14. Good point, considering they probably aren’t going to be real players in the majority of large, regulated markets. I like Bodog and respect a lot of people there. But they’ve also clearly chosen their direction as an outlaw.

    Something else I was talking about in the 2+2 thread….the fact that it seems the best way to bring people in is by giving them the idea they can be big winners. Doesn’t seem like consistency of philosophy to promote winning to bring people in but to then punish or handicap people who actually do win.

  15. @Adam: I agree with your 200 lb vs. 2000 lb analogy.

    My biggest problem is that, to be completely honest, Bodog doesn’t seem like the right company to be leading this charge.

  16. @Daniel, I agree with you that the comparison is apples and oranges but my point wasn’t to distinguish apples and oranges. It was to point out both are fruit.

    My point was that advantages and disadvantages exist in both online and live games.

    And it’s not about PokerTracker. It’s about Selin’s repeated demonizing of good players and Bodog’s belief that they need to handicap the games in favor of the fish.

    Lastly, part of my objection is to the ridiculousness of their quest. When I first started playing I used to keep a starting hand chart and poker odds cheat sheet taped to my monitor. Is that an unfair advantage? If I read a book that you haven’t read, isn’t that an unfair advantage? Where does it end?

    And I have as much of a right to speak about this as anybody. If you think McDonald’s should sell hot dogs are you supposed to shut up and keep that opinion to yourself or do you say something hoping that McDonald’s hears you and acts upon your suggestion?

  17. Very good post, and I think it makes a lot of important points and is really good for discussion. We as an industry are certainly moving, albeit gradually, in the direction of a much better understanding of how to nurture a player base.

    I think Bodog’s heart is in the right place with all this. They’re doing their best to keep a class of players they view as parasites (short stackers, 20-tabling HUD grinders, etc.) from sucking money out of their poker economy. But I’ve always had a somewhat uneasy feel about their tactics for accomplishing this. There’s a delicate balance to maintaining a healthy ecosystem on these sites/networks. If the balance were a seesaw, rakeback placed a giant weight on one end of the seesaw that shifted a lot of the power toward “grinders” and affiliates. The problem with what Bodog is doing now is that instead of trying to figure out how to get back to the point where they have even weight on each side of the seesaw, they’re countering the 200 pound weight on one side with a 2,000 pound weight on the other side (if that makes any sense). They’re trying to shift all the power back toward the losing players. The problems with this are many, but the main one from my perspective is that if even the biggest losing players start to get the idea that they’re somehow being protected or favored, they are going to be unhappy and probably defect to a site where they feel the game doesn’t provide advantages to any of the players.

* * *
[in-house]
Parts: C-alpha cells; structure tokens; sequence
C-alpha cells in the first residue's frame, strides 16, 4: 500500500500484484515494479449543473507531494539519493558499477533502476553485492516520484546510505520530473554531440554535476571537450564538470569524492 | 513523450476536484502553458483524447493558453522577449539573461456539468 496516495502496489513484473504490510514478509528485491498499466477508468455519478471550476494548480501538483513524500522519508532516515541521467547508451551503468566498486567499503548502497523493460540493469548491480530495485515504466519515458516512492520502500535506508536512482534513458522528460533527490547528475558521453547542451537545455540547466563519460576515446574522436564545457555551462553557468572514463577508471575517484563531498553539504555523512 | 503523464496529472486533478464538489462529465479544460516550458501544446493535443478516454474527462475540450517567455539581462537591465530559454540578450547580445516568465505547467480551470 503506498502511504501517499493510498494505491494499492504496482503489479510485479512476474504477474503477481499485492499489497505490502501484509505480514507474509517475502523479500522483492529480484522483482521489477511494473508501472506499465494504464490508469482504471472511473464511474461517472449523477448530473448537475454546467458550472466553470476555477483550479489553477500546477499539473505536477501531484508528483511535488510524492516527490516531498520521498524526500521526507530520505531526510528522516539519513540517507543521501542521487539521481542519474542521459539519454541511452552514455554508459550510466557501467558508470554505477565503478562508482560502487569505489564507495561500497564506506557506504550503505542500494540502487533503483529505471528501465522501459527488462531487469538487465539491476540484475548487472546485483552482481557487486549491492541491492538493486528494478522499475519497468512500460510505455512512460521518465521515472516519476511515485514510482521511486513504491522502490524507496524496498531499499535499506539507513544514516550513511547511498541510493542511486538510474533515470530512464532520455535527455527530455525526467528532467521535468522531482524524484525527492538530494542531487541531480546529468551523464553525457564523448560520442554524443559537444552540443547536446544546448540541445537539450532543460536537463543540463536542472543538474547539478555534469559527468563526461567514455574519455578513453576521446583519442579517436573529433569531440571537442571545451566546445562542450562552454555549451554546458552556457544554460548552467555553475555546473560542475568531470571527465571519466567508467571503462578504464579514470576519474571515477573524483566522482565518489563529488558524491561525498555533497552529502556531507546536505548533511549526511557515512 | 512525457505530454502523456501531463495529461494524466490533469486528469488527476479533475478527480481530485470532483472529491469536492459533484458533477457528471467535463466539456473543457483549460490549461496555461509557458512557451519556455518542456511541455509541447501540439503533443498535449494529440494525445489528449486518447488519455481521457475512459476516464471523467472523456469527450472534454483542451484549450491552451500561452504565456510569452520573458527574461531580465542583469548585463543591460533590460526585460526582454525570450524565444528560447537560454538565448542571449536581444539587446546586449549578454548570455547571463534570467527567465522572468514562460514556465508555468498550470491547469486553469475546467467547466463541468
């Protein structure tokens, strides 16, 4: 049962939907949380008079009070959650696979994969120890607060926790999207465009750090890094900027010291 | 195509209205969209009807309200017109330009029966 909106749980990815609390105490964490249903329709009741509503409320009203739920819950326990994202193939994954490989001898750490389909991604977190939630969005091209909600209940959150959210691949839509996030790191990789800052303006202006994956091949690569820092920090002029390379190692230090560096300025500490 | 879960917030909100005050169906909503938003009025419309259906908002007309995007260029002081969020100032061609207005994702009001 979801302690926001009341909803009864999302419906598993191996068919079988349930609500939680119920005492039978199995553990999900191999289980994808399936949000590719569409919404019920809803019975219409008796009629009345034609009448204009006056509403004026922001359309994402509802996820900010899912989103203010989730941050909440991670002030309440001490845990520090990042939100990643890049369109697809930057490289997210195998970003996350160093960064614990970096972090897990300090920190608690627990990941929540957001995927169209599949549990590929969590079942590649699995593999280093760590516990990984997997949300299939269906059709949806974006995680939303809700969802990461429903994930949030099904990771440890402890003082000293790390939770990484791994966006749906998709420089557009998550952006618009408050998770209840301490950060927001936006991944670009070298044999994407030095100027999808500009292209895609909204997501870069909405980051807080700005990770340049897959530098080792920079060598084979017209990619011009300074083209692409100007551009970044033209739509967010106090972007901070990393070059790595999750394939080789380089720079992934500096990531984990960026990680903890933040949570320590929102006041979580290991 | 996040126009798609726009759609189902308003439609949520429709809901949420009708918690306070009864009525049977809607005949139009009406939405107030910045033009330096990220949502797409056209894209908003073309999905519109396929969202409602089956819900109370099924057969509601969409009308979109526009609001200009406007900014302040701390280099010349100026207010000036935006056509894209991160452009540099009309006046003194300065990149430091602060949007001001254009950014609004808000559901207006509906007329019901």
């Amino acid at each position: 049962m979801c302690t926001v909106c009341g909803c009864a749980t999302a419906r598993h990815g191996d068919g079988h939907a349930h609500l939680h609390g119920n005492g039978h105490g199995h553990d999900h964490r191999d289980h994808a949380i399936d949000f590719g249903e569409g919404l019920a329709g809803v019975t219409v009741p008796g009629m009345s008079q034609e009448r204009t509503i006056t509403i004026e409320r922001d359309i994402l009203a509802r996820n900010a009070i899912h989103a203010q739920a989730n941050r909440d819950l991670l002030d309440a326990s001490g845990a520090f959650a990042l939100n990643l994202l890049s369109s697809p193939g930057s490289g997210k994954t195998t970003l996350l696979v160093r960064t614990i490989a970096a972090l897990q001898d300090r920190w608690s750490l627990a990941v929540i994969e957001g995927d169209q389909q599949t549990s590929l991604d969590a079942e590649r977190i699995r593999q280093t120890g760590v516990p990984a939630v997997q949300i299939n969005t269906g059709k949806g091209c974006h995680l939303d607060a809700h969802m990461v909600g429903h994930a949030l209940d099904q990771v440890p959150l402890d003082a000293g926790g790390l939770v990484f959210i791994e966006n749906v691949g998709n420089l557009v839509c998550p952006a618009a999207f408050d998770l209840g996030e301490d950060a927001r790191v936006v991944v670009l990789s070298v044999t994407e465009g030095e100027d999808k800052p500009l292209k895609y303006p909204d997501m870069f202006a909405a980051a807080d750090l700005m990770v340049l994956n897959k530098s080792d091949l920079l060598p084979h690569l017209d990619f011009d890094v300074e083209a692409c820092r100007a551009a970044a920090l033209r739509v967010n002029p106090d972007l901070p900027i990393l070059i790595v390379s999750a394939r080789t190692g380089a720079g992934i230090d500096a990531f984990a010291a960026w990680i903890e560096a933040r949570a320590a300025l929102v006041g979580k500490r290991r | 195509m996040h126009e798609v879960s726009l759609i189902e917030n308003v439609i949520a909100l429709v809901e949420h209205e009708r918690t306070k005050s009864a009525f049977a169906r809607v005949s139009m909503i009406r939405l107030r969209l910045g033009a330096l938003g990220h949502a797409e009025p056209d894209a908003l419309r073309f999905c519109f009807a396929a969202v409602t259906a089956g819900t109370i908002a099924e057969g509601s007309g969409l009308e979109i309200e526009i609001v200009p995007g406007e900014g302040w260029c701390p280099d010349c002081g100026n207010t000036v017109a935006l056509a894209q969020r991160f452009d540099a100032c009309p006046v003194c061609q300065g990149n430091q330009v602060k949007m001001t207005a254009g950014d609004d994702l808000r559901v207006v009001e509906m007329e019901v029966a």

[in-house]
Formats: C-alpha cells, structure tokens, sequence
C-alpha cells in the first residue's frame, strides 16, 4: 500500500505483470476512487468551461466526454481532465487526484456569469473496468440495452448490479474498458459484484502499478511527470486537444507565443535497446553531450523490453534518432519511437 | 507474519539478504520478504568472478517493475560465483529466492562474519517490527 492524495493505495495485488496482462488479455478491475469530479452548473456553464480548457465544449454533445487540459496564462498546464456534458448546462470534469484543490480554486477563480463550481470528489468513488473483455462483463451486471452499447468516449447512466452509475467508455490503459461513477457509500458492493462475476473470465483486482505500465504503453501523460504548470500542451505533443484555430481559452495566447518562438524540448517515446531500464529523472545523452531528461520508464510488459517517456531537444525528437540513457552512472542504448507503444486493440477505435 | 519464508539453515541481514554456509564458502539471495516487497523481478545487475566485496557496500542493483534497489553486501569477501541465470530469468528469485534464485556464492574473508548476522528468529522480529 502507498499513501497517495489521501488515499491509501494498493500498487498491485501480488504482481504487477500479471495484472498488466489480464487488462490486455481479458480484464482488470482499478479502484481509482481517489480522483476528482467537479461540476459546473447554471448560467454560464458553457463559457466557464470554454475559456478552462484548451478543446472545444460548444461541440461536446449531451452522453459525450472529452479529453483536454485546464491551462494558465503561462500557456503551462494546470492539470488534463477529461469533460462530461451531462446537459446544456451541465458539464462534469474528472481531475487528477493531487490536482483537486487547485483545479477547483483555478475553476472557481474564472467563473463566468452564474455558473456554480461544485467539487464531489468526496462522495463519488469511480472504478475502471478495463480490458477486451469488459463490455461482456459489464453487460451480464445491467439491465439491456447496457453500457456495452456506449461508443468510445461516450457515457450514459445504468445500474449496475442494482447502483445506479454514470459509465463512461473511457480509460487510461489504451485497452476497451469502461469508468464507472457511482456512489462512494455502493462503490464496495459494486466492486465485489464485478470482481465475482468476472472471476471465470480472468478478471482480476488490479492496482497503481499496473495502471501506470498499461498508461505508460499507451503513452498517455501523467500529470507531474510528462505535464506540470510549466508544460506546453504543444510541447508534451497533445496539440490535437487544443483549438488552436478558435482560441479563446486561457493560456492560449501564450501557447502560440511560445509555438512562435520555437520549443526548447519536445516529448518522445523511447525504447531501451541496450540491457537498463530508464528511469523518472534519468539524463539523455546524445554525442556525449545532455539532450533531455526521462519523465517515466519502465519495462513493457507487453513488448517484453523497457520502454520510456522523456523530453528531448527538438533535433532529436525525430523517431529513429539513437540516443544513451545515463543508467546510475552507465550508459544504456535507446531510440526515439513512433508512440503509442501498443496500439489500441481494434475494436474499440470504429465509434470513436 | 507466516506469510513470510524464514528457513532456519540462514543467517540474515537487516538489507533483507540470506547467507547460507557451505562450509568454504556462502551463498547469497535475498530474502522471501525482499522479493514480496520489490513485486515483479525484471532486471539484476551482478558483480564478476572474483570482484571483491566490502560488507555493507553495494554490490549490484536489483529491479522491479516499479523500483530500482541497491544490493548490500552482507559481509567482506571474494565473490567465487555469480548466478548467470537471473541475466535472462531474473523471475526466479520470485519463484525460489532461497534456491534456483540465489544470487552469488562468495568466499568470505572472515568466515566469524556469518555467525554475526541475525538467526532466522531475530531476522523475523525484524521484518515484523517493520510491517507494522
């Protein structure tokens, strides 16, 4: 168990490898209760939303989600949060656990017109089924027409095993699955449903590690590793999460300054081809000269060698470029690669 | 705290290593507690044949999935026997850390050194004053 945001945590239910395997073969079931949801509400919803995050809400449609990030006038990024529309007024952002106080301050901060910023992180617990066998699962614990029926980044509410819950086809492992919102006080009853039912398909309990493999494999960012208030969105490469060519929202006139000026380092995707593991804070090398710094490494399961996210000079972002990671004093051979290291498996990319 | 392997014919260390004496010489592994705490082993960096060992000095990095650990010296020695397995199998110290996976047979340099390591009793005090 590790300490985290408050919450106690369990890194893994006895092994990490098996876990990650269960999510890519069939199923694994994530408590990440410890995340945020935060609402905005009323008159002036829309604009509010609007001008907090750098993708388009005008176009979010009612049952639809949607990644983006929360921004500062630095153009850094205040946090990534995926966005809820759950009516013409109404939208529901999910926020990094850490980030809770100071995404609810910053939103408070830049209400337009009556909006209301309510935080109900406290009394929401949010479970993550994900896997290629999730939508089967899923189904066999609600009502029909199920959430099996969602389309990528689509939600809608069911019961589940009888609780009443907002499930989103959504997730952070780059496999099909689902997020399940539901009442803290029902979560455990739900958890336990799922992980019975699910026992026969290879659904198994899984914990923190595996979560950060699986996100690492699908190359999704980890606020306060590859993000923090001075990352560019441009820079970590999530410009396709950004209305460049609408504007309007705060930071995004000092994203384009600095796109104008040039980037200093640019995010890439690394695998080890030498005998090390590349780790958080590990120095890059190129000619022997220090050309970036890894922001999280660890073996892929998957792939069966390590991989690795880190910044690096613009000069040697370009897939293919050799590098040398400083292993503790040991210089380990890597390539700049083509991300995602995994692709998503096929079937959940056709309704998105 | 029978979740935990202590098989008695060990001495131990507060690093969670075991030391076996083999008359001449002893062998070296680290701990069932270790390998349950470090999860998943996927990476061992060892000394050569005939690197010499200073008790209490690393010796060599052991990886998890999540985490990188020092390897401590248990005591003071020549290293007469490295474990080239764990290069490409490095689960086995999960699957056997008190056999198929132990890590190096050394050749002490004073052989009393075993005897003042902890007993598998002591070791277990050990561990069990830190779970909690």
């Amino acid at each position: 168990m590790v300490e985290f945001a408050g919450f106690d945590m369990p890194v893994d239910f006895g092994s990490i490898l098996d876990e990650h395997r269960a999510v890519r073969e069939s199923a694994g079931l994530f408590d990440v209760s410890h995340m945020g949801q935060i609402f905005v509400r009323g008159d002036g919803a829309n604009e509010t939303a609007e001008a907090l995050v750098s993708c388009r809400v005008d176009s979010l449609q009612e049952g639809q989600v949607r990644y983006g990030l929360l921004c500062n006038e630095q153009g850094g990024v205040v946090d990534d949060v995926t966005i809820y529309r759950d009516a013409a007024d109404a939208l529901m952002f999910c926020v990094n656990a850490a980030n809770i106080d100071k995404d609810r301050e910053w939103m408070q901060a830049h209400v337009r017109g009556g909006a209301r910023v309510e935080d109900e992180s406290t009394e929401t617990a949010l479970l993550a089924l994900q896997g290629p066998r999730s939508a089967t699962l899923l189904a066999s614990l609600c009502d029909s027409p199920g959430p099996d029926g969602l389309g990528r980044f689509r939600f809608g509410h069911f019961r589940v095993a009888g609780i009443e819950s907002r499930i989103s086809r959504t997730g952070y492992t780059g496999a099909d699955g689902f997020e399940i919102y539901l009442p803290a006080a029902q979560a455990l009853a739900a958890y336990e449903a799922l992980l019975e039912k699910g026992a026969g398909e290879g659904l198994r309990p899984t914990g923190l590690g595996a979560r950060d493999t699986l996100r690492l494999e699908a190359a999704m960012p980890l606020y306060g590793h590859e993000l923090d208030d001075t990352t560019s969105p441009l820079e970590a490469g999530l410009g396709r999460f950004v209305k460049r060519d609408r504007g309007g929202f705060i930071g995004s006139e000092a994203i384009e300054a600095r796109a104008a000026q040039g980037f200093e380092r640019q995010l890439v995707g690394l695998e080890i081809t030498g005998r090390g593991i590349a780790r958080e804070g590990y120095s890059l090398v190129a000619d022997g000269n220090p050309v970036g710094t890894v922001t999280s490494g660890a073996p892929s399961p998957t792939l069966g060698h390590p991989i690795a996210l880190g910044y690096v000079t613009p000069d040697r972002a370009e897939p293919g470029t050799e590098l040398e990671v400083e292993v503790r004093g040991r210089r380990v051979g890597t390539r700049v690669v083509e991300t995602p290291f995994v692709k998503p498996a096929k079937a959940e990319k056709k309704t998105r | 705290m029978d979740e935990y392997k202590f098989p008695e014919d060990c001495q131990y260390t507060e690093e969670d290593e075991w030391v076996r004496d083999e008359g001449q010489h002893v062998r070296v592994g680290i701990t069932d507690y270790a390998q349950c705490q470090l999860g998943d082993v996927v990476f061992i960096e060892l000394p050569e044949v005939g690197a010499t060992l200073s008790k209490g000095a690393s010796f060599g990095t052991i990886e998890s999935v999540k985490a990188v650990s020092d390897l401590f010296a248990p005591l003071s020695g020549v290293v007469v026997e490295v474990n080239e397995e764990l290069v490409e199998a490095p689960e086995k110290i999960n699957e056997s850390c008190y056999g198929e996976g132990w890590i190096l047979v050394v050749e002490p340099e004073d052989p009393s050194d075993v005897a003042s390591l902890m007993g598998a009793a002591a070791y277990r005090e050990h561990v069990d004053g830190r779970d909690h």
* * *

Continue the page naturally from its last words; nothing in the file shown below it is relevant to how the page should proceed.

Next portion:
Bodog’s walking a dangerous route here by taking sides with some of their customers over others. Unfortunately most of the industry has walked a similarly dangerous route by for years taking sides (often through 3rd party affiliates) with winning players. The latter definitely seems worse than the former. But IMO they need to be looking for a solution that simply doesn’t take sides with anyone and lets people play and enjoy the game

  18. Good post though I can’t agree with you on several points. For one, I don’t see how you can compare sitting at a live event, learning the opponents tells, with using PokerTracker. Apples and oranges. Experience is one thing. Buying experience is another one.

    Also, I don’t think it’s up to you to decide what a poker room should offer – it’s up to them. If they’re not offering what the customers want, they either have to adapt to customer needs or go bankrupt. Not allowing Poker Tracker doesn’t change the game of poker, it’s still the same game. Not allowing steroids in the Olympics doesn’t change the sport, it keeps it purer.

    As much as you and I can have an opinion on what McDonalds should offer, it’s still up to them to decide what they want to offer and how they want to offer it. I also can’t see how you can compare poker to a franchise. Wouldn’t an airline company then also be a franchise considering they all are offering the same core product – transporting a customer from A to B?

    Airline companies can compete on price, “cashback” programmes but also a unique customer experience. If I travel with Ryan Air, I know for sure I will have a shitty experience. If I travel with Cathay Pacific, I would have to pay more but have a more pleasant trip, perhaps even free wifi.

    If a poker room wants to create a unique experience for the casual poker player or the new poker player, then it’s in their right to do so. They don’t have to treat the sharks well if they don’t want to as long as it’s not illegal. Is it a wise thing, do? Maybe. Maybe not. All I know is that if Bodog wants to offer the fish a better experience, I’m not the one to tell them that it’s against the unofficial laws of running a poker room.